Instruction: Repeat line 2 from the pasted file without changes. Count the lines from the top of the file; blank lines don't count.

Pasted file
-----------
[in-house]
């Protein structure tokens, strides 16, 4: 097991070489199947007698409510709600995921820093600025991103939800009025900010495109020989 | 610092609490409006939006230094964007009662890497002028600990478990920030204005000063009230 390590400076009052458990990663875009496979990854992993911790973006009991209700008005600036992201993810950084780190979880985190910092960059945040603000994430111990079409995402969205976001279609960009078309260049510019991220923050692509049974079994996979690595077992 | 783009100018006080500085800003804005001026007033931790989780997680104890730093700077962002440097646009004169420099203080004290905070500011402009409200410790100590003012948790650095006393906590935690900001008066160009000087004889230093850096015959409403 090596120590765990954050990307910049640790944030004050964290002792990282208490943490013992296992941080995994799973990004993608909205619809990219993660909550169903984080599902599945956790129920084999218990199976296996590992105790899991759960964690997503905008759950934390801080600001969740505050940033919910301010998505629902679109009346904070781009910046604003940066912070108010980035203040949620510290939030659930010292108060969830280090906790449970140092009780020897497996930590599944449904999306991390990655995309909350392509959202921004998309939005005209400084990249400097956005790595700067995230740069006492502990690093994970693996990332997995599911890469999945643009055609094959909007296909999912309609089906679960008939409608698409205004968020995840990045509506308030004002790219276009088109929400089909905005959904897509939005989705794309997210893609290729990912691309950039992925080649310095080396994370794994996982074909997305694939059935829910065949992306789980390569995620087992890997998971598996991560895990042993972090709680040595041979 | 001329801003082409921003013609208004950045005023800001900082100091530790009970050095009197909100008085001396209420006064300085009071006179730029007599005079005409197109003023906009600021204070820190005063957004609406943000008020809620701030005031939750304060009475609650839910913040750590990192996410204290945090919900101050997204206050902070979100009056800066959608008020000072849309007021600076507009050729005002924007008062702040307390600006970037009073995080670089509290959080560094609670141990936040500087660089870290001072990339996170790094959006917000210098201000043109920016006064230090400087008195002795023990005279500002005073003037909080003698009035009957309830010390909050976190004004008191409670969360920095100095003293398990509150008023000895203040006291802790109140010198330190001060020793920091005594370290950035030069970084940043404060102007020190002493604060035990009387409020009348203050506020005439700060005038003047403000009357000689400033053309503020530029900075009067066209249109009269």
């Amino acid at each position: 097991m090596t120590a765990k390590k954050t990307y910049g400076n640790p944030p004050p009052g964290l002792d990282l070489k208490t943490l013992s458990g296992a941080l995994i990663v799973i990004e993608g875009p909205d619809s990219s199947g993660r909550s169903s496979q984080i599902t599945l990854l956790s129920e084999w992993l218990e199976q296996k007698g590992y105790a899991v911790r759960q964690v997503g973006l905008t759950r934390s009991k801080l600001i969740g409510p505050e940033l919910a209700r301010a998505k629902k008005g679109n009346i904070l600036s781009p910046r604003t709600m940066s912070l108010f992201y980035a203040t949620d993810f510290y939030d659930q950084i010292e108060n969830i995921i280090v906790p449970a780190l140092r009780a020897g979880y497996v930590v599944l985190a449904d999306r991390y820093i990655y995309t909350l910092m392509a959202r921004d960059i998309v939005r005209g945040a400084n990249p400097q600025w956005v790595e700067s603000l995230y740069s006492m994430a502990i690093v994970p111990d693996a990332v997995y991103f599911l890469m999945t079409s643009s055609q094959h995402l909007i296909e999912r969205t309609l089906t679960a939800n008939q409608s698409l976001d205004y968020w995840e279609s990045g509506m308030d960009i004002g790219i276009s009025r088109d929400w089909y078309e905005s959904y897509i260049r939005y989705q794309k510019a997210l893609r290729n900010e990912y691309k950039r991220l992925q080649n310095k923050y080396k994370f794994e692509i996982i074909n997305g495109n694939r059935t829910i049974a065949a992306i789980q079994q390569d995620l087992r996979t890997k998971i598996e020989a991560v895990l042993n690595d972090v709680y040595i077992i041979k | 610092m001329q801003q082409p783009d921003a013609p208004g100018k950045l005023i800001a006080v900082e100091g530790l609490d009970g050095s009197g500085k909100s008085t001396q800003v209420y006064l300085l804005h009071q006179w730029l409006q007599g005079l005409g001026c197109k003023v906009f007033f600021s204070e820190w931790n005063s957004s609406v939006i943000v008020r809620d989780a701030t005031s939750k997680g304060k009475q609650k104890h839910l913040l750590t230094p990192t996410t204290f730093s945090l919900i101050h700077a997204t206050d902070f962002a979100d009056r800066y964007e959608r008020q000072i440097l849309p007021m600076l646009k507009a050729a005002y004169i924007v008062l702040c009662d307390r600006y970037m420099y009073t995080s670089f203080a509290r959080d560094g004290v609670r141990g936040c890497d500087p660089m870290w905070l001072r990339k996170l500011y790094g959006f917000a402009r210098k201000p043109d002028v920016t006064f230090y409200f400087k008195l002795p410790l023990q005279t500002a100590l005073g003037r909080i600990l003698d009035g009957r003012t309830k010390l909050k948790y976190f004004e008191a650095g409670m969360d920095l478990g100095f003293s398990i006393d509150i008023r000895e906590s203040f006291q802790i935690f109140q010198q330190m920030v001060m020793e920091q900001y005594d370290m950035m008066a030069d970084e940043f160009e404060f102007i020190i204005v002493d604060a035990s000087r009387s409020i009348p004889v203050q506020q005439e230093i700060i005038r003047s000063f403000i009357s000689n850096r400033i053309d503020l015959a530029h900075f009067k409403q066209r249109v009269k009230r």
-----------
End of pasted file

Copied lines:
């Protein structure tokens, strides 16, 4: 097991070489199947007698409510709600995921820093600025991103939800009025900010495109020989 | 610092609490409006939006230094964007009662890497002028600990478990920030204005000063009230 390590400076009052458990990663875009496979990854992993911790973006009991209700008005600036992201993810950084780190979880985190910092960059945040603000994430111990079409995402969205976001279609960009078309260049510019991220923050692509049974079994996979690595077992 | 783009100018006080500085800003804005001026007033931790989780997680104890730093700077962002440097646009004169420099203080004290905070500011402009409200410790100590003012948790650095006393906590935690900001008066160009000087004889230093850096015959409403 090596120590765990954050990307910049640790944030004050964290002792990282208490943490013992296992941080995994799973990004993608909205619809990219993660909550169903984080599902599945956790129920084999218990199976296996590992105790899991759960964690997503905008759950934390801080600001969740505050940033919910301010998505629902679109009346904070781009910046604003940066912070108010980035203040949620510290939030659930010292108060969830280090906790449970140092009780020897497996930590599944449904999306991390990655995309909350392509959202921004998309939005005209400084990249400097956005790595700067995230740069006492502990690093994970693996990332997995599911890469999945643009055609094959909007296909999912309609089906679960008939409608698409205004968020995840990045509506308030004002790219276009088109929400089909905005959904897509939005989705794309997210893609290729990912691309950039992925080649310095080396994370794994996982074909997305694939059935829910065949992306789980390569995620087992890997998971598996991560895990042993972090709680040595041979 | 001329801003082409921003013609208004950045005023800001900082100091530790009970050095009197909100008085001396209420006064300085009071006179730029007599005079005409197109003023906009600021204070820190005063957004609406943000008020809620701030005031939750304060009475609650839910913040750590990192996410204290945090919900101050997204206050902070979100009056800066959608008020000072849309007021600076507009050729005002924007008062702040307390600006970037009073995080670089509290959080560094609670141990936040500087660089870290001072990339996170790094959006917000210098201000043109920016006064230090400087008195002795023990005279500002005073003037909080003698009035009957309830010390909050976190004004008191409670969360920095100095003293398990509150008023000895203040006291802790109140010198330190001060020793920091005594370290950035030069970084940043404060102007020190002493604060035990009387409020009348203050506020005439700060005038003047403000009357000689400033053309503020530029900075009067066209249109009269």